Luc Duchaine on marketing’s role in game development
Whatever the size of your studio, you should be thinking about marketing from the start of the development process.
Luc Duchaine is a 23-year veteran of Quebec’s video game industry. He joined Behaviour as Head of Brand Marketing in 2021.
I often joke that I have two missions working in gaming: the first is to help gaming get global recognition on the same level as film or television. The second is to see marketing play a key role in the development of games.
Whatever the size of your studio, you should be thinking about marketing from the start of the development process. Too often, marketing is only considered after decisions have been made about the game’s potential for success; the marketing team is handed something to sell without allowing them any input on the product itself. A lot of people don’t see the value of bringing marketing in at the conceptual stage or even pre-production. Money at this stage is often seen as better spent on a programmer, designer, or artist.
Here are three points I think people need to consider about marketing and how marketing teams can help early on in the game development process.
Marketing can help you assess and understand the entertainment ecosystem, from themes that resonate with consumers and the trends in entertainment to the topics that no longer attract audiences and those that do, and so on.
Knowing your competitive environment is critical to the success of a product and you need answers to these questions if your product is to be relevant in today’s market. Not looking for these answers is basically going in blind and hoping for the best.
And then there’s the gaming industry. It’s marketing’s job to analyse and understand the competitive environment. How big is cross-play right now? Should you go for it? Is the investment justified? Deciding to have cross-play will have a big impact on your development. Is e-sports going to be a thing for your game? Even if you have a multiplayer game, are you e-sport compatible and should you go for it? If yes, is it for awareness or to make money?
What happens now? You have some monster games that are blowing up those borders between genres and you have other games that are being more niche in their experience. You have classic games that incorporate some modern concepts. Look, even Tetris and Pac Man have a battle royale mode.
Having marketing involved at that point will help you answer those questions and make educated choices.
Gaming audiences have grown and changed dramatically in the past 20 years, as have the game makers, but the game makers are not changing as fast as the audience. Game designers in their mid-30s do not have the same motivations and expectations as people between the ages of 15 and 25. Having a marketing team involved early one will allow you to do that research, check the market fit between the ideas and concepts that you have and the audience.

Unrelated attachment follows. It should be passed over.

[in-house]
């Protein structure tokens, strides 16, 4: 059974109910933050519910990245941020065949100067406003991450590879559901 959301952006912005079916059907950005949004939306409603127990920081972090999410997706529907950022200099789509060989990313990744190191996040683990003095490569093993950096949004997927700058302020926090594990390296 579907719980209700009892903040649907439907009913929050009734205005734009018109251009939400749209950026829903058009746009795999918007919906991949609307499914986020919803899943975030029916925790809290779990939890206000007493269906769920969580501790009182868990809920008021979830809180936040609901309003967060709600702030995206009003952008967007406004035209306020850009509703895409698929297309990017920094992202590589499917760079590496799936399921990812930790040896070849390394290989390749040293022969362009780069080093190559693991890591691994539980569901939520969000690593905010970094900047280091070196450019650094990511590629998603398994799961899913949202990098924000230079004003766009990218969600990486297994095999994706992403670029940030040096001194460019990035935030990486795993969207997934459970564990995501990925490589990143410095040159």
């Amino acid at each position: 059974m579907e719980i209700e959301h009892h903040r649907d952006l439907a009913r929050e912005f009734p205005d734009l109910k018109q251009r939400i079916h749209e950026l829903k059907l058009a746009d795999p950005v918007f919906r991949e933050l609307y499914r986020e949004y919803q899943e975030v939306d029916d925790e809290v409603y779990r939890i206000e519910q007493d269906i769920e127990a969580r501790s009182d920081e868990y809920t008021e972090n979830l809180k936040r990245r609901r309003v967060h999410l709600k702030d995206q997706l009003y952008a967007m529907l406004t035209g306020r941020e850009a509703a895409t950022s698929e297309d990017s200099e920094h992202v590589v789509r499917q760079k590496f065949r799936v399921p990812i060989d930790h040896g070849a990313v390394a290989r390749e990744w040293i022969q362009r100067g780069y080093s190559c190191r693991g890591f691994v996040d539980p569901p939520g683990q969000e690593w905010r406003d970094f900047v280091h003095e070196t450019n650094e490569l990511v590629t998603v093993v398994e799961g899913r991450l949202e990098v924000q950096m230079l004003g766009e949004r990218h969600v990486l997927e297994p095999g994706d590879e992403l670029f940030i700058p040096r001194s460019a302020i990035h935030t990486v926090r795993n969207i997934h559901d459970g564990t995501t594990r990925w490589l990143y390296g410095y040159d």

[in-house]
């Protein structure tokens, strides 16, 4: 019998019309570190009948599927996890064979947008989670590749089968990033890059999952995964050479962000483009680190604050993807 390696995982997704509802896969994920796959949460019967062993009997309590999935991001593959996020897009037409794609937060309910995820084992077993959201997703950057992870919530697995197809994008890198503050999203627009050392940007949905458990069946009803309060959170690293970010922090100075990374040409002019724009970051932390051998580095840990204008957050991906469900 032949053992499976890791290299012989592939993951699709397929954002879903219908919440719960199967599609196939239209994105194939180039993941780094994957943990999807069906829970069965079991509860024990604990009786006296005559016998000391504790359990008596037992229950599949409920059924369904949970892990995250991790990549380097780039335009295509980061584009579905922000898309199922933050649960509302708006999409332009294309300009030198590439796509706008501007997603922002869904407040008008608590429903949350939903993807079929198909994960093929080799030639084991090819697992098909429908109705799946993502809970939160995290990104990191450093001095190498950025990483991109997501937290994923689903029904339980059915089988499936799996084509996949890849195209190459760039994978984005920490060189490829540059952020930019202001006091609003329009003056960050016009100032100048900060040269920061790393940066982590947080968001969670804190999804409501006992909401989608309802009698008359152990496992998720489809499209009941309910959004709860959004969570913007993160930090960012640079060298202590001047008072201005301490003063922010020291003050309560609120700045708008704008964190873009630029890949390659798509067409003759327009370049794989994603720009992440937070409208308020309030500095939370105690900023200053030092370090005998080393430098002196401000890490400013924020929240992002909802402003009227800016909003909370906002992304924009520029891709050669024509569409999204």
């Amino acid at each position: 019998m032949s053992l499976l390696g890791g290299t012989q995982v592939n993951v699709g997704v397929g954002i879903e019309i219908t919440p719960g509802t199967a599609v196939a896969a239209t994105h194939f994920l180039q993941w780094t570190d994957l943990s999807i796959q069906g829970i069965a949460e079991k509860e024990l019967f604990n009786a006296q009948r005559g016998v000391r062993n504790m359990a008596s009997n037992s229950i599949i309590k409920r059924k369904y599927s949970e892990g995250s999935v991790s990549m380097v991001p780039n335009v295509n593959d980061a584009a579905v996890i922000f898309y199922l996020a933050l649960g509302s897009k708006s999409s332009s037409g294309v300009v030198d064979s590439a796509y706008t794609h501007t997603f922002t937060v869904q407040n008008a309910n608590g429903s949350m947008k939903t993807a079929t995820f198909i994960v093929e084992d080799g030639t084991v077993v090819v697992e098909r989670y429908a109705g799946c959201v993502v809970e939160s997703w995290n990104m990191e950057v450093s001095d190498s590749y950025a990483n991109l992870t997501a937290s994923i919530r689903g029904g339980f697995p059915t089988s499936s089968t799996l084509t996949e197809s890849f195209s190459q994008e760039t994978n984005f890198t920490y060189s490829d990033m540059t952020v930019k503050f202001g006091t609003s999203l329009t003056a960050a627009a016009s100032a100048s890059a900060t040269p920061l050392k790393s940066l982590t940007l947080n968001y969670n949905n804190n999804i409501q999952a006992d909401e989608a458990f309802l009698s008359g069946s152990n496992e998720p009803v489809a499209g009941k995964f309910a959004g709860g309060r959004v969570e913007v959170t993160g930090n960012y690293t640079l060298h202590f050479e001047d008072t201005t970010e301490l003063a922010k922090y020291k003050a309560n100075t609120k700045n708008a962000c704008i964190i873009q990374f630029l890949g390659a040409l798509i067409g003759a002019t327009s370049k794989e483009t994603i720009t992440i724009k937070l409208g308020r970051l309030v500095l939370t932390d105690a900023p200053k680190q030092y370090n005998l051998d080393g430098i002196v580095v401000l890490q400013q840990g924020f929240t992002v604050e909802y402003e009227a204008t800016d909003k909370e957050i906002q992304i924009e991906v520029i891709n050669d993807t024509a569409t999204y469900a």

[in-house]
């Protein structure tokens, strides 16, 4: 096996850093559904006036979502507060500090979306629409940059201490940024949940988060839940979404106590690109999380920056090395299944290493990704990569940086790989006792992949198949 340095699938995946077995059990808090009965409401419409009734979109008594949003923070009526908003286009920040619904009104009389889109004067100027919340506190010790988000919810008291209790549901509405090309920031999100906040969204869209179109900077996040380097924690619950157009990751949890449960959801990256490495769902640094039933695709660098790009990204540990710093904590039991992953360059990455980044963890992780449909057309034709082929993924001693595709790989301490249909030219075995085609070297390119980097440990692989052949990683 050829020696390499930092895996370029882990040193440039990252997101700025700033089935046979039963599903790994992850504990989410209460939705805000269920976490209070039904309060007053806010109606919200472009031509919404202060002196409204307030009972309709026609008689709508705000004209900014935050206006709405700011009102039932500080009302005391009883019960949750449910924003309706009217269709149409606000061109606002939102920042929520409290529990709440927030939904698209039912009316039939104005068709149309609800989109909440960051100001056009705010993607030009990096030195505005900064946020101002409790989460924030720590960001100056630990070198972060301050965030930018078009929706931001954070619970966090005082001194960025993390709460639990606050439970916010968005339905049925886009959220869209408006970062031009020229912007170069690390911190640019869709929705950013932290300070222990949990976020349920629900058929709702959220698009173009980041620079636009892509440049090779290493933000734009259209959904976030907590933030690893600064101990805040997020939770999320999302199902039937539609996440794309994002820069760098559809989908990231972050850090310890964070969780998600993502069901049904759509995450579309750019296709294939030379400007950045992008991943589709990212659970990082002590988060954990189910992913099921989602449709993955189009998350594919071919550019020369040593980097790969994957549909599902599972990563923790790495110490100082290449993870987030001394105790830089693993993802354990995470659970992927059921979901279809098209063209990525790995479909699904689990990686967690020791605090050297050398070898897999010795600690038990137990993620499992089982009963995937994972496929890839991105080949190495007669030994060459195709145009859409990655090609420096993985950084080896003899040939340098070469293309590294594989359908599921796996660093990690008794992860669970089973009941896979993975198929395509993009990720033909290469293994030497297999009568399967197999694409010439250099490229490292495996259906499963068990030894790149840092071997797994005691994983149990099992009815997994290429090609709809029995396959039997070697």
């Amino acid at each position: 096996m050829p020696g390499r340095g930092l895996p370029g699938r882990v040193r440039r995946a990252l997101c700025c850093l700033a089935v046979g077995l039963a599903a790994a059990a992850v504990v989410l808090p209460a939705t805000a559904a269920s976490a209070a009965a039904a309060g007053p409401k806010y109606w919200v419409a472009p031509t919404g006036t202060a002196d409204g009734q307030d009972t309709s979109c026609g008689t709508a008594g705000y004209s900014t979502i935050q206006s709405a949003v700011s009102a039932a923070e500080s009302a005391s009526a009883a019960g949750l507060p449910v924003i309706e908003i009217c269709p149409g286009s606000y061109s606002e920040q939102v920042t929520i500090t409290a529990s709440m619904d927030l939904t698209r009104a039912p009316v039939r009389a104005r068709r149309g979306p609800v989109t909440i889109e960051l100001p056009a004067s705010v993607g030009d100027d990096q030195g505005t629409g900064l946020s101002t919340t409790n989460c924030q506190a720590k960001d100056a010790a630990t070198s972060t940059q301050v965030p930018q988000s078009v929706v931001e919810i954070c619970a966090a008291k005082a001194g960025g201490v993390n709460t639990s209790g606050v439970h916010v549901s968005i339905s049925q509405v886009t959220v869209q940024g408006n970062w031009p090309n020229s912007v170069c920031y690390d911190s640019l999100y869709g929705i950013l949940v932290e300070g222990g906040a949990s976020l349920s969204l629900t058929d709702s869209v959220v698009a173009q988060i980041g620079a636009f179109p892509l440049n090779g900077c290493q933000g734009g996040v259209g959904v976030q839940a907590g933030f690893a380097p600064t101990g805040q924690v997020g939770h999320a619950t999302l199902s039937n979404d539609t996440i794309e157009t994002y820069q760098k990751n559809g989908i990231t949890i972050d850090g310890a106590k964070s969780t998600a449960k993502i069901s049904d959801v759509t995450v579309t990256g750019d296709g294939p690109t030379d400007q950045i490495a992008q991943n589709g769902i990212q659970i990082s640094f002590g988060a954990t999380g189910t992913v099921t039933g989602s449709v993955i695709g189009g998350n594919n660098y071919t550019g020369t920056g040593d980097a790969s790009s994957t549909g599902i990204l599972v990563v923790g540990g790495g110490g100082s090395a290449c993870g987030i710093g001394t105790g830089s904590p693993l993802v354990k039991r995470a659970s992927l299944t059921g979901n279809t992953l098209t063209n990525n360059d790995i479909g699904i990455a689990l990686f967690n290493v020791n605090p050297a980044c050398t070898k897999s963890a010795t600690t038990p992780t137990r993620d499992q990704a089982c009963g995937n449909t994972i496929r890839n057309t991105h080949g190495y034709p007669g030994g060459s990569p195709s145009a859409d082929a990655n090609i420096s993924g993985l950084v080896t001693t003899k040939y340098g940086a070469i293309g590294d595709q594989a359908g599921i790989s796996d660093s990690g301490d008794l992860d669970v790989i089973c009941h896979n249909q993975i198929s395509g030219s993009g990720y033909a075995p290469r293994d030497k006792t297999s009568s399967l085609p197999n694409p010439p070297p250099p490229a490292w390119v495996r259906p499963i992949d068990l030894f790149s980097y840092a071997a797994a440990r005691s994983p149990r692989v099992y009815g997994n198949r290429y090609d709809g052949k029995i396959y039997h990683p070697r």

When you make a game, you think about the game mechanics, the art direction, the animation, the storyline, etc. Marketing thinks how to package it, how to promote it, how the audience will react. You can do those things in parallel or you can do it in conjunction and benefit from each other. When we hear about certain features, it can impact our plan and when you hear about our plan, you can decide to push certain features.
Our job in marketing is to amplify the uniqueness of your game. In certain cases, some features could become much bigger and more important if we work together to amplify them.
By working closely together, we will be able to create an ecosystem that will engage players around the game or the brand for the long term. It’s important to be genuine in the stories we tell, as well as transparent. This is possible through social media, live streams, influencers, and game updates.
At the end of the day, whether we like it or not, we are all fighting for their time. To develop and market games in 2022 is more complex than it was 20 or even 10 years ago. The general entertainment offer is bigger, more diversified, and more accessible. The gaming industry has also exploded in terms of offers and possibilities, and our audience is more knowledgeable, diverse, and demanding. Involving your marketing team can be a decisive factor in your game’s success if you engage them from the start.
Head of Brand Marketing